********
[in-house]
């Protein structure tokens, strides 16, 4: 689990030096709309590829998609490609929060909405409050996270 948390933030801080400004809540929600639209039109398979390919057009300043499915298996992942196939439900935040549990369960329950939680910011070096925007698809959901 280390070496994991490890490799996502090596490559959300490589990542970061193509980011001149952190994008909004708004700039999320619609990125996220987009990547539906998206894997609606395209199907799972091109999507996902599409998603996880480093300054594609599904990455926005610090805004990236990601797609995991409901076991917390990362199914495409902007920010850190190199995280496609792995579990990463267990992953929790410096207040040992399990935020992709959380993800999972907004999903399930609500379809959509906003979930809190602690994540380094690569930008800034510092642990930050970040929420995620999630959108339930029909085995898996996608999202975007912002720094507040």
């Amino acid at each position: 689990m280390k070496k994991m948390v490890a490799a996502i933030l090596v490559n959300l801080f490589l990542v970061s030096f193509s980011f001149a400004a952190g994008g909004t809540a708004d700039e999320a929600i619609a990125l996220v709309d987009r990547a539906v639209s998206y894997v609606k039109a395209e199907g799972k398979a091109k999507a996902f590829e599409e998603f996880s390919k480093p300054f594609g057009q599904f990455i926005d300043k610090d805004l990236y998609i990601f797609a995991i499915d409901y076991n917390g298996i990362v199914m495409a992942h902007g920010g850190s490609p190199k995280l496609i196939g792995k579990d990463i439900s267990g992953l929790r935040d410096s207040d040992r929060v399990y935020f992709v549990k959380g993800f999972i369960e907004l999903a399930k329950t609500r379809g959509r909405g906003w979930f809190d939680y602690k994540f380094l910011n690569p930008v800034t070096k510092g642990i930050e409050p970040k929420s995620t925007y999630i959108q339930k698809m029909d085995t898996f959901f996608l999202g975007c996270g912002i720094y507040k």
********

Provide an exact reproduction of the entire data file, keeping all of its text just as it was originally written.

[in-house]
């Protein structure tokens, strides 16, 4: 689990030096709309590829998609490609929060909405409050996270 948390933030801080400004809540929600639209039109398979390919057009300043499915298996992942196939439900935040549990369960329950939680910011070096925007698809959901 280390070496994991490890490799996502090596490559959300490589990542970061193509980011001149952190994008909004708004700039999320619609990125996220987009990547539906998206894997609606395209199907799972091109999507996902599409998603996880480093300054594609599904990455926005610090805004990236990601797609995991409901076991917390990362199914495409902007920010850190190199995280496609792995579990990463267990992953929790410096207040040992399990935020992709959380993800999972907004999903399930609500379809959509906003979930809190602690994540380094690569930008800034510092642990930050970040929420995620999630959108339930029909085995898996996608999202975007912002720094507040």
């Amino acid at each position: 689990m280390k070496k994991m948390v490890a490799a996502i933030l090596v490559n959300l801080f490589l990542v970061s030096f193509s980011f001149a400004a952190g994008g909004t809540a708004d700039e999320a929600i619609a990125l996220v709309d987009r990547a539906v639209s998206y894997v609606k039109a395209e199907g799972k398979a091109k999507a996902f590829e599409e998603f996880s390919k480093p300054f594609g057009q599904f990455i926005d300043k610090d805004l990236y998609i990601f797609a995991i499915d409901y076991n917390g298996i990362v199914m495409a992942h902007g920010g850190s490609p190199k995280l496609i196939g792995k579990d990463i439900s267990g992953l929790r935040d410096s207040d040992r929060v399990y935020f992709v549990k959380g993800f999972i369960e907004l999903a399930k329950t609500r379809g959509r909405g906003w979930f809190d939680y602690k994540f380094l910011n690569p930008v800034t070096k510092g642990i930050e409050p970040k929420s995620t925007y999630i959108q339930k698809m029909d085995t898996f959901f996608l999202g975007c996270g912002i720094y507040k």